Tuesday, September 4, 2012

Author Spotlight - Dale Eldon

Posted by LD Keach on Tuesday, September 4, 2012

Along with publishing short stories and novellas, Dale Eldon is kind enough to give his time and blog space over to other writers of horror and dark fiction. His interviewees have included Tom Galvin, Jason Brannon, and Gary Brandner of The Howling fame. I caught up with him this weekend and he was very kind to sit in the interview chair for Dark Markets.

DM: Tell us a little more about your writing style and the kinds of stories you publish (Or, just what is an anthologist, anyway?)

My style is ever changing. One of the many things I go for, is fresh. As I write I tend to get drawn into habits from previous stories, and that's not good. Each story needs to stand on it's own. I always love the weird and the unbelievable in a realistic setting. I'm very far off from where I want to be as a writer, but each story I write, I get a little closer.

I grew up on Stephen King, some Dean Koontz, and a lot of horror and sci-fi movies. So you can see some of that in my various stories. When I write, I want to grab the reader by the throat, and not let go until the very last page. I give myself some very high goals.

Right now, I'm writing some zombie stuff, which I really love writing, but here soon I want to leave the zombie stories in the dust and move on to other forms of horror. Zombies, forgive the pun, have been done to death. But I have a few that need to be written.

So far I have one story out in print and Kindle called, THE POTATO MAN, which appears in the anthology, Grindhouse, through Crowded Quarantine. This story is kinda like the wild and crazy slasher movies. I have the undead maniac with a chainsaw, but there is more creepiness that ensues.

When Knightwatch finishes up the finishing touches on the horror Civil War anthology, The Blue, The Grey, and The Scarlet, I will have a short called, PLACE OF REFUGE. A good old fashion monster story in which a mother and her child are the main protagonists, set during the American Civil War. This one when the rights go back to me, I hope to expand it into a novella. Coming out in he next month or two with Rainstorm Press is my short, DAUGHTER'S PREY, in the anthology, I'll Never Go Away Vol 2. Which is about a young woman who is stalked by a serial killer who murdered her mother when she was just a baby. My short, MR. CUDDLES, is a story about a man who has demonic force inside of him that comes out at night as a psychotic, flesh eating clown. This creepy tale will be released in the anthology, Carnival of the Damned. Also I will be writing some more novellas, and a novel within the next year.

An anthologist is a writer who appears in a series of anthologies. He/she is not a one hit wonder in the antho-world. I have to say, if it wasn't for writing for these anthologies I wouldn't be doing as well as I am now. I'm far from rich, but my writing has improved, and I have some great connections. With the anthology, Carnival of the Damned, that one is through Evil Jester Press (EJP), the small press that has republished Gary Brandner's Cameron’s Closet. Along with author, Joe McKinney, and several other legends. This is not something I would have had if I didn't write submission calls for anthologies.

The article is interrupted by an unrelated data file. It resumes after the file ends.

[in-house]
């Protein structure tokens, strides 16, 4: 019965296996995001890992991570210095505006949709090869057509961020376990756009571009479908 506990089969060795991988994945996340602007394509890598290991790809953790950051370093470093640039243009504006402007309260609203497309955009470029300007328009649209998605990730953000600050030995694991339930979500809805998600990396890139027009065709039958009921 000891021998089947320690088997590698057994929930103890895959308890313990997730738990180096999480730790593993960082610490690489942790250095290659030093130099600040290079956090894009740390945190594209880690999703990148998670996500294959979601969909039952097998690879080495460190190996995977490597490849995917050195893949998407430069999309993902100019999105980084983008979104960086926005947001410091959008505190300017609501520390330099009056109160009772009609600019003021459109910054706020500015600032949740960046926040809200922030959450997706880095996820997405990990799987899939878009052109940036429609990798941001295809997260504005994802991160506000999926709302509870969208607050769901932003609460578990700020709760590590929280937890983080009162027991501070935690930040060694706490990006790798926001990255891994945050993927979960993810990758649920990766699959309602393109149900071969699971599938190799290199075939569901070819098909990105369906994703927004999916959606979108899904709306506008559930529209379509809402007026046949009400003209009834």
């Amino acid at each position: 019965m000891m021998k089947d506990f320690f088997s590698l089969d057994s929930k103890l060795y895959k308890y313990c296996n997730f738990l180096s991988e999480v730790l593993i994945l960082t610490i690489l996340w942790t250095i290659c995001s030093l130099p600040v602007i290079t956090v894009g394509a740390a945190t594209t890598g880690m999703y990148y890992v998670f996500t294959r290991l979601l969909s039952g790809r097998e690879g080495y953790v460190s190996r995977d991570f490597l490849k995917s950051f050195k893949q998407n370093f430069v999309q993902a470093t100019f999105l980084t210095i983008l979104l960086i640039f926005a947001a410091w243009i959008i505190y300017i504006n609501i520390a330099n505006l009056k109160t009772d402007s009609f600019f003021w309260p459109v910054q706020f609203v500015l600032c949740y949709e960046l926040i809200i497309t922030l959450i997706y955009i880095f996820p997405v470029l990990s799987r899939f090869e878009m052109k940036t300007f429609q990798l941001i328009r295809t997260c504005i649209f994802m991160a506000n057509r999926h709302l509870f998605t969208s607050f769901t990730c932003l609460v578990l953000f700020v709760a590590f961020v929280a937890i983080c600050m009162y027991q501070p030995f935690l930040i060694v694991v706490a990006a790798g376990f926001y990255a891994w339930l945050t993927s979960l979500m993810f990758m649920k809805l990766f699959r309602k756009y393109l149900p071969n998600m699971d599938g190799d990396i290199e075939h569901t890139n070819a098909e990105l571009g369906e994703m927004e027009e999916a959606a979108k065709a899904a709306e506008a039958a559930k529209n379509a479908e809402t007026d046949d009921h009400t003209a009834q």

DM: What was it like working with Crowded Quarantine Publications, et al?

With Crowded Quarantine Publications, I have had it great! Adam Millard runs it along with his awesome wife, Zoe, and together they treat the authors they publish like royalty. Not to mention it's impossible to not befriend them. I'm in good company. I already mentioned the anthology I'm in through CQ, but I also have a novella through CQ coming out the beginning of next year called, Smell of the Dead, a zombie story on Mount Everest.

With Knightwatch, I haven't had the chance to see my short in print yet, but they have been great. I'm friends with several of the fellow authors, many of which publish through CQ as well. David Shires who is the head honcho of KW does a lot of the cover art for books.

With Rainstorm, I haven't known the press long, but they have been great! Very prompt in their communications. And again, many of my fellow scribes are published through them. Even Barbie Wilde, who played a Cenobite on Hellraiser Two, published through Rainstorm.

DM: What's the best advice you can give to aspiring writers?

My first piece of advice, this one is tricky; stop calling yourselves “aspiring.” The word means wishful. Do not wish to be a writer. Be a writer. A writer writes. They read and learn everything they can. It's cool to aspire to be published, but as long as you keep writing, keep learning, befriend other writers who have done well in the field, you will become published. Aspire to be a bestseller? Okay, that one makes a little more sense.

You have to be willing to suck at it. The first draft is about getting your story down, not writing the great American Novel. Write it out. Finish it. Then when you're ready, edit the crap out of it. Have beta readers, maybe some awesome editing minded friends look it over. But with writing, you have to write. You have to read. And repeat. How do you think athletes in the Olympics get their metals? Or even come close to entering? They don't aspire, they do. They work at it, and work it. Writing isn't a sprint, it's marathon that doesn't stop until our hearts give out for good. We bleed ink, and make stories out of word-sauce from our deranged imaginations. And a lot of us have an healthy obsession with coffee.

Some things in the writer-verse have improved in our favor, but many things have made it harder. Not everyone can write crap and make millions. Some can. But even if we could, we should push ourselves to the limits and beyond to write the best stuff we can squirt out of our minds. Stay focused.

Or as they say on Star Wars, “Stay on target.”